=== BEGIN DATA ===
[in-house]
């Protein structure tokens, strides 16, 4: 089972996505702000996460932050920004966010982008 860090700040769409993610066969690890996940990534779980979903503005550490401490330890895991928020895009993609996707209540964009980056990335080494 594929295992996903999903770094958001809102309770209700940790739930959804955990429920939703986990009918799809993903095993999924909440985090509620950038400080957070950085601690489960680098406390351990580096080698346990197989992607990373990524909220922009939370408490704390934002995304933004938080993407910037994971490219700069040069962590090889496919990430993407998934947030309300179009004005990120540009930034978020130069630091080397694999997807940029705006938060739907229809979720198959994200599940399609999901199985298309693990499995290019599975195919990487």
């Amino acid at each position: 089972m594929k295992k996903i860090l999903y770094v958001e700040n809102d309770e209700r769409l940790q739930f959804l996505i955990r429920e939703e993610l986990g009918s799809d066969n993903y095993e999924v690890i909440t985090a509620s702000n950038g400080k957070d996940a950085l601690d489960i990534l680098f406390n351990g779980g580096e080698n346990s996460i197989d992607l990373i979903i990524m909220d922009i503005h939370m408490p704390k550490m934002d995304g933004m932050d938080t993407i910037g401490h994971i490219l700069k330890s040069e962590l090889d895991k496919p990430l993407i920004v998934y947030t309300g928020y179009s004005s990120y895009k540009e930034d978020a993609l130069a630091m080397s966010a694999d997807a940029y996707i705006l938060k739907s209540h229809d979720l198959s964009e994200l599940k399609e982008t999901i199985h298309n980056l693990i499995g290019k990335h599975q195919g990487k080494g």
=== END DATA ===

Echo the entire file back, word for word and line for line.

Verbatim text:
[in-house]
């Protein structure tokens, strides 16, 4: 089972996505702000996460932050920004966010982008 860090700040769409993610066969690890996940990534779980979903503005550490401490330890895991928020895009993609996707209540964009980056990335080494 594929295992996903999903770094958001809102309770209700940790739930959804955990429920939703986990009918799809993903095993999924909440985090509620950038400080957070950085601690489960680098406390351990580096080698346990197989992607990373990524909220922009939370408490704390934002995304933004938080993407910037994971490219700069040069962590090889496919990430993407998934947030309300179009004005990120540009930034978020130069630091080397694999997807940029705006938060739907229809979720198959994200599940399609999901199985298309693990499995290019599975195919990487």
């Amino acid at each position: 089972m594929k295992k996903i860090l999903y770094v958001e700040n809102d309770e209700r769409l940790q739930f959804l996505i955990r429920e939703e993610l986990g009918s799809d066969n993903y095993e999924v690890i909440t985090a509620s702000n950038g400080k957070d996940a950085l601690d489960i990534l680098f406390n351990g779980g580096e080698n346990s996460i197989d992607l990373i979903i990524m909220d922009i503005h939370m408490p704390k550490m934002d995304g933004m932050d938080t993407i910037g401490h994971i490219l700069k330890s040069e962590l090889d895991k496919p990430l993407i920004v998934y947030t309300g928020y179009s004005s990120y895009k540009e930034d978020a993609l130069a630091m080397s966010a694999d997807a940029y996707i705006l938060k739907s209540h229809d979720l198959s964009e994200l599940k399609e982008t999901i199985h298309n980056l693990i499995g290019k990335h599975q195919g990487k080494g």